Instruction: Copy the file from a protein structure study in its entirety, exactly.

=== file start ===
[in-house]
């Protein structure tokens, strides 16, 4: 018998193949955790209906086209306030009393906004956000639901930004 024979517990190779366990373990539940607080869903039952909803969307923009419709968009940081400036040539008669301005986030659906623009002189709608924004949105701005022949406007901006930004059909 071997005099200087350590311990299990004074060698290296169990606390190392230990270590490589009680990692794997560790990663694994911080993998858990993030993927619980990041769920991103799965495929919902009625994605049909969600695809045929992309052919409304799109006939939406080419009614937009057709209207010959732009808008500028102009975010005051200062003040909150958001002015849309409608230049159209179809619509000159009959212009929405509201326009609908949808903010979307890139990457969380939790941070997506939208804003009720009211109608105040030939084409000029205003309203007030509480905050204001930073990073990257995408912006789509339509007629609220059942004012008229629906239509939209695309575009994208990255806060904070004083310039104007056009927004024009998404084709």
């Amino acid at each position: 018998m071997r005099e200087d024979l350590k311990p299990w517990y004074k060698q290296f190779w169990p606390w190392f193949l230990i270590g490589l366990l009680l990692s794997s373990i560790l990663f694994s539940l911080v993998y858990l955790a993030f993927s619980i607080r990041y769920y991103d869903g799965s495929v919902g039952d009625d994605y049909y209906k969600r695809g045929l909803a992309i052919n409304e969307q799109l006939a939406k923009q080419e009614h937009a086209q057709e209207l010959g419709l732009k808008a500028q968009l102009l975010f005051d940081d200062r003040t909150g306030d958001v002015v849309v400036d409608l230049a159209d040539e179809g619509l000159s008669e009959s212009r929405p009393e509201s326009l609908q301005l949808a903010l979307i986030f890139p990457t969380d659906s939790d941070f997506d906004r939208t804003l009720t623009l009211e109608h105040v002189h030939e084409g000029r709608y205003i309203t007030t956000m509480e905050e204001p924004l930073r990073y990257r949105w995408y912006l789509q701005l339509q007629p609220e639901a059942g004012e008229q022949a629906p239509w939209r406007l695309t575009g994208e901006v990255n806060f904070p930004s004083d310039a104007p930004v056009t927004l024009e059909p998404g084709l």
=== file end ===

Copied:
[in-house]
């Protein structure tokens, strides 16, 4: 018998193949955790209906086209306030009393906004956000639901930004 024979517990190779366990373990539940607080869903039952909803969307923009419709968009940081400036040539008669301005986030659906623009002189709608924004949105701005022949406007901006930004059909 071997005099200087350590311990299990004074060698290296169990606390190392230990270590490589009680990692794997560790990663694994911080993998858990993030993927619980990041769920991103799965495929919902009625994605049909969600695809045929992309052919409304799109006939939406080419009614937009057709209207010959732009808008500028102009975010005051200062003040909150958001002015849309409608230049159209179809619509000159009959212009929405509201326009609908949808903010979307890139990457969380939790941070997506939208804003009720009211109608105040030939084409000029205003309203007030509480905050204001930073990073990257995408912006789509339509007629609220059942004012008229629906239509939209695309575009994208990255806060904070004083310039104007056009927004024009998404084709």
């Amino acid at each position: 018998m071997r005099e200087d024979l350590k311990p299990w517990y004074k060698q290296f190779w169990p606390w190392f193949l230990i270590g490589l366990l009680l990692s794997s373990i560790l990663f694994s539940l911080v993998y858990l955790a993030f993927s619980i607080r990041y769920y991103d869903g799965s495929v919902g039952d009625d994605y049909y209906k969600r695809g045929l909803a992309i052919n409304e969307q799109l006939a939406k923009q080419e009614h937009a086209q057709e209207l010959g419709l732009k808008a500028q968009l102009l975010f005051d940081d200062r003040t909150g306030d958001v002015v849309v400036d409608l230049a159209d040539e179809g619509l000159s008669e009959s212009r929405p009393e509201s326009l609908q301005l949808a903010l979307i986030f890139p990457t969380d659906s939790d941070f997506d906004r939208t804003l009720t623009l009211e109608h105040v002189h030939e084409g000029r709608y205003i309203t007030t956000m509480e905050e204001p924004l930073r990073y990257r949105w995408y912006l789509q701005l339509q007629p609220e639901a059942g004012e008229q022949a629906p239509w939209r406007l695309t575009g994208e901006v990255n806060f904070p930004s004083d310039a104007p930004v056009t927004l024009e059909p998404g084709l």